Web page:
capital strategies with a global reach. Stichting Spoorwegpensioenfonds will invest €150mn across 4-5 funds, focusing on buyout and secondaries strategies across North America and Europe, using a mixture of new and existing managers in its portfolio.
So far in 2018, 671 private equity funds have held a final close, securing $255bn in institutional capital. The largest fund
closed in this period is Carlyle Partners VII; managed by Washington DC-based Carlyle Group, the vehicle held a final close on $18.5bn in July, above its initial target of $15bn. Investors with known commitments to the fund include California Public
Employees Retirement System (CalPERS), California State Teachers Retirement System (CalSTRS) and Washington State Investment Board.
Carlyle Group also managed the largest Asia-focused private equity fund closed in 2018 YTD. Carlyle Asia Partners V secured $6.55bn in June 2018 and invests across a diverse range of businesses, engaging in buyouts, privatizations and select minority investments throughout Asia, excluding Japan. As well as CalPERS and CalSTRS, the fund secured commitments from other
notable investors including CPP Investment Board.
BGH Capital Fund I is the largest fund focused on regions outside North America, Europe and Asia. The buyout fund, which is managed by Melbourne-based BGH Capital and secured AUD 2.6bn in May 2018, targets investments across Australia and New Zealand.
We provide an overview of private equity funds to watch in the near future using data from the newly launched 2018 Preqin Alternative Assets Performance Monitor.
In order to provide a list of funds that may potentially generate high returns, Preqin has examined returns information generated by funds with more recent vintages (2016-2018). As these funds are in the early part of their investment cycles, the IRR becomes less relevant; therefore, the multiple is used as the key measure of performance. The multiple provides a good indication of the value added to the unrealized investments within the fund portfolio, and takes into account any early distributions. These funds to watch have the added stipulation that the fund must have called at least 20% of its committed capital.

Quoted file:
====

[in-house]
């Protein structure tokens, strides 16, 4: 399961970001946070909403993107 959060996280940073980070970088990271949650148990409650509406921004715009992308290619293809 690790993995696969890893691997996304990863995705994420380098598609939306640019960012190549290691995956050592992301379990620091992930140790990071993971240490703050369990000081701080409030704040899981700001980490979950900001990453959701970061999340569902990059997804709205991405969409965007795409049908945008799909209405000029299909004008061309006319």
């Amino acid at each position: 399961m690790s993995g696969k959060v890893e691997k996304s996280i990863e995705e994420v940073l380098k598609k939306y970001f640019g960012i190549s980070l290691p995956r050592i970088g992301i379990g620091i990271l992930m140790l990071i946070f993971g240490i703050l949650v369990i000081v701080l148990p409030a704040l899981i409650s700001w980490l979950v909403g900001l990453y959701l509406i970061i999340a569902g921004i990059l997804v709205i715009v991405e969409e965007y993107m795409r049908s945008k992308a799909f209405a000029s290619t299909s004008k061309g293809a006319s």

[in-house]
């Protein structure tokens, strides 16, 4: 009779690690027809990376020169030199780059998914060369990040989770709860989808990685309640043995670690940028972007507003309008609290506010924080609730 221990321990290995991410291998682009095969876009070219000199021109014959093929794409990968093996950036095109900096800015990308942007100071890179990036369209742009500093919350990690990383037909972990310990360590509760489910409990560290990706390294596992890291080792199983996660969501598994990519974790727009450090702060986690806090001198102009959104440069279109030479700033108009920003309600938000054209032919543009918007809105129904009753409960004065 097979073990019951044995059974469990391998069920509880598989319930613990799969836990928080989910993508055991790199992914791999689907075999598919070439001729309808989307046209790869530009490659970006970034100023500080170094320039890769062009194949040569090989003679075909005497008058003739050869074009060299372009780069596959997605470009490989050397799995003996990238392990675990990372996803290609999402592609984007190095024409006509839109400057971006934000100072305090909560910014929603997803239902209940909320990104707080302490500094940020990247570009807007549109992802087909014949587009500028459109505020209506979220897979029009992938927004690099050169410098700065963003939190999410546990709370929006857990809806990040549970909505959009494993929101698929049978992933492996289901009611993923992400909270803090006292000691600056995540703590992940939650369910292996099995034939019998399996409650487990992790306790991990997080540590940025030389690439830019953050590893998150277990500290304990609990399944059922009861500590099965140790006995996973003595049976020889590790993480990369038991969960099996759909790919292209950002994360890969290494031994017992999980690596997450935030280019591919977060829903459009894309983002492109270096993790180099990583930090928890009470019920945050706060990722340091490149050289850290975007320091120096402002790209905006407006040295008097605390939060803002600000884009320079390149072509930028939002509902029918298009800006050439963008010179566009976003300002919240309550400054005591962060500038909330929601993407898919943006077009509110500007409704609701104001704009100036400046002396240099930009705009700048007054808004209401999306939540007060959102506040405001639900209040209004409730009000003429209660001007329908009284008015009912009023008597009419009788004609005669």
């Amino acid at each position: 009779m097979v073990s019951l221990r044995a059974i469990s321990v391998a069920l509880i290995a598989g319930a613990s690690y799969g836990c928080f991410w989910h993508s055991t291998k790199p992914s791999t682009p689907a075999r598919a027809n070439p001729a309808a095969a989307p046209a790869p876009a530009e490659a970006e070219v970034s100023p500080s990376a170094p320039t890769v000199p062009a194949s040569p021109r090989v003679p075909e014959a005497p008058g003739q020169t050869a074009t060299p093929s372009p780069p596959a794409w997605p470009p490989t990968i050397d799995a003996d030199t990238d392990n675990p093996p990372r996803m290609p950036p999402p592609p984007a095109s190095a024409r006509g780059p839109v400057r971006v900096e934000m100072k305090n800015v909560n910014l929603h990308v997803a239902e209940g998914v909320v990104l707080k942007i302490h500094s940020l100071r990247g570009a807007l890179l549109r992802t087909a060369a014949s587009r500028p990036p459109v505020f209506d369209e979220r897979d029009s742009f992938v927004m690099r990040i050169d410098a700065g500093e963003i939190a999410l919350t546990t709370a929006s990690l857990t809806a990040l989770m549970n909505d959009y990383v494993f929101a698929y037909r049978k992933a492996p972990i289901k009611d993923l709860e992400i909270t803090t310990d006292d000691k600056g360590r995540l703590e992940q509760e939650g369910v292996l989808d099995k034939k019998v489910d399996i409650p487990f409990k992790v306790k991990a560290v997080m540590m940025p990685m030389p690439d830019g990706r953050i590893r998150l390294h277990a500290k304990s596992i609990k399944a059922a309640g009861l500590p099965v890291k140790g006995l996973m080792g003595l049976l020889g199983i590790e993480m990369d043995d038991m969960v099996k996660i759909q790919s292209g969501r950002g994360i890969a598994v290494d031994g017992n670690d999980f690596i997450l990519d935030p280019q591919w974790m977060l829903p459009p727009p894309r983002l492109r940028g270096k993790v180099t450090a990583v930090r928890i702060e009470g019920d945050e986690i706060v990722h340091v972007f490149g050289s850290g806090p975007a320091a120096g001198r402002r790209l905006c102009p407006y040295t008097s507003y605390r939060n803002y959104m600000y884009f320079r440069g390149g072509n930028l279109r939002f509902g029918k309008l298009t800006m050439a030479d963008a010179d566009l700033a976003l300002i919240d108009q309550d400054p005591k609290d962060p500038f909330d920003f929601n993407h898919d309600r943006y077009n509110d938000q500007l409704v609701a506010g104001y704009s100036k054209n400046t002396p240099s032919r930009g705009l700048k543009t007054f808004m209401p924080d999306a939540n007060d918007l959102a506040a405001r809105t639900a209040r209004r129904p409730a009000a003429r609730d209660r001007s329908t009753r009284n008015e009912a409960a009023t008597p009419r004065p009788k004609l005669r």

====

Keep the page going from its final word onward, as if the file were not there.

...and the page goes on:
We examine the largest Northeast US-based private equity funds closed so far this year and those currently in market, as well as the largest investors in the region.
In this exclusive extract from our upcoming report focused on South Korea, we look at the private equity* industry in the region and how this has evolved over recent years.
We take a look at the venture capital* fund managers that have performed consistently well over recent years.
Preqin generates quartile rankings for individual funds according to their investment strategy, geography and vintage. Each fund universe constitutes funds with similar fund types, geographies and vintage years, enabling the quartile rankings to be assigned using a combination of both the IRR and multiple rankings of each constituent fund, with equal weights placed on both the IRR and multiple. In instances where the sample size is small, the funds are assigned quartile rankings which are generated against the private capital industry in its entirety.
The tables are compiled using only funds for which Preqin assigns a quartile ranking, and so for this reason, funds with more recent vintages (2016-2018) have been excluded as these funds are too early in their lifecycles to generate meaningful IRRs. Furthermore, only fund managers that have raised at least three funds of a similar strategy are considered and further narrowed down to include only active fund managers (whereby the fund manager must have raised a similar strategy fund since 2010). The lower the average score, the more consistently the manager has performed. The scores are calculated by assigning top-quartile funds with a score of one, second-quartile funds a score of two and so on, and then an average of the scores is taken. Only firms with average quartile rankings below 2.00 are considered.